However, not all crowd reactions are fake. There are some cases where wrestlers have legitimately been over with the crowd and have gotten genuine reactions. This often happens with ” surprise” endings to matches or when a wrestler does something unexpected that resonates with fans.
So while it’s true that some crowd reactions in the WWE are faked, it’s also true that there are some genuine moments as well.
The WWE’s Faked Promos
The WWE’s Faked Promos
Many people are interested in the authenticity of the WWE. Are the matches real? Are the storylines real? What about the promos?
While it is difficult to say how real or fake the WWE is as a whole, we can take a look at one aspect of it – the promos. To do this, we will analyze a few recent promo videos and see how they were staged and/or scripted.
The first promo is from June 2019 and features WWE Superstars Becky Lynch and Seth Rollins. The two are shown arguing with each other backstage, and at one point, Lynch pushes Rollins. This seems like a spontaneous argument between two people who don’t get along very well.
However, upon closer inspection, we can see that Lynch and Rollins are standing in front of a green screen. This means that they were most likely not actually backstage when this promo was filmed. In addition, the way they are standing – with their bodies turned towards each other at an angle – indicates that they were likely reading from cue cards or a teleprompter.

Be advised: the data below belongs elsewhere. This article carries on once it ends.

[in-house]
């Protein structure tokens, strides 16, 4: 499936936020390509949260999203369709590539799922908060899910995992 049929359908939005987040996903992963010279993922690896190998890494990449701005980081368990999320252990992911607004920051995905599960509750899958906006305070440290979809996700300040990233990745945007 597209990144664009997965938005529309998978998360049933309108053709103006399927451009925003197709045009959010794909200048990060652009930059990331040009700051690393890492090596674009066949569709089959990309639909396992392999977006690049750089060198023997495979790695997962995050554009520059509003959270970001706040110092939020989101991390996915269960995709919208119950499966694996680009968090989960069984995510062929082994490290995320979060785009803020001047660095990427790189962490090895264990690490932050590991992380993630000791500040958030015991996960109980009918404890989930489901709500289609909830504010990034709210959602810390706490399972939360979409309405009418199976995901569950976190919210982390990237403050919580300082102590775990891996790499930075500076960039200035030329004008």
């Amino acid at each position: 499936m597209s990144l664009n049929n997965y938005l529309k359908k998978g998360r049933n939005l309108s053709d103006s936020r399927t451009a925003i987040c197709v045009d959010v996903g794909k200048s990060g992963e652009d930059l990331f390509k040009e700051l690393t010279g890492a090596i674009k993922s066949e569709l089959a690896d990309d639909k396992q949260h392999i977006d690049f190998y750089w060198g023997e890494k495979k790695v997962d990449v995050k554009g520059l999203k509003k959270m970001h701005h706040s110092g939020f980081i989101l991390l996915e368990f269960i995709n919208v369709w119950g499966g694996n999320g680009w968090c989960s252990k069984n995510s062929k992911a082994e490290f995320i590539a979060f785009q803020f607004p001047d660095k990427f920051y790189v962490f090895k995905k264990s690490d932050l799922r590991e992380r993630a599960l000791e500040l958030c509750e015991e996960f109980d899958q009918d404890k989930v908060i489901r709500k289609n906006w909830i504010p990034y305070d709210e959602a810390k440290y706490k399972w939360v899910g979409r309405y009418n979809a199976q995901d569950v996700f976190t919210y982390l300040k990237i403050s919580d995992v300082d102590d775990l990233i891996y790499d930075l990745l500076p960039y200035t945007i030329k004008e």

The second promo is from February 2020 and features WWE Superstar Samoa Joe. In this promo, Joe is shown walking through what appears to be a parking lot, talking to someone on the phone. He then runs into another WWE Superstar, Sheamus, who is getting into his car. The two have a brief discussion before Sheamus drives off.
Like the first promo, this one was also filmed in front of a green screen. In addition, Joe’s walking sequence appears to be edited together from different takes, as his arms and legs don’t always move in sync with each other. It’s also worth noting that Samoa Joe’s voice has been dubbed over in this promo – you can tell by the way his lips don’t quite match up with the words he’s saying.
The third promo is from November 2019 and features WWE Superstars The Miz and Maryse. In this promo, The Miz is trying to leave for his honeymoon but is stopped by Maryse’s father, who doesn’t approve of him. The two argue for a bit before Miz finally gives up and leaves.
This promo was also filmed in front of a green screen – you can tell by the way Miz and Maryse’s shadows are too perfect. Additionally, Miz’s car getting towed away at the end was most likely staged as well – notice how there are no other cars around them when it happens?
In conclusion, while we cannot say for sure how real or fake the WWE is as a whole, we can see that some of their promos are clearly staged and/or scripted events.
The WWE’s Faked everything
The WWE’s Faked everything
The WWE is a entertainment company that is based on professional wrestling. However, many people believe that the WWE is fake and that everything is scripted. While it is true that the WWE does script many of its shows, there are also elements of the show that are real. For example, the matches are choreographed and the outcomes are predetermined, but the wrestlers do take real risks and can get injured during a match.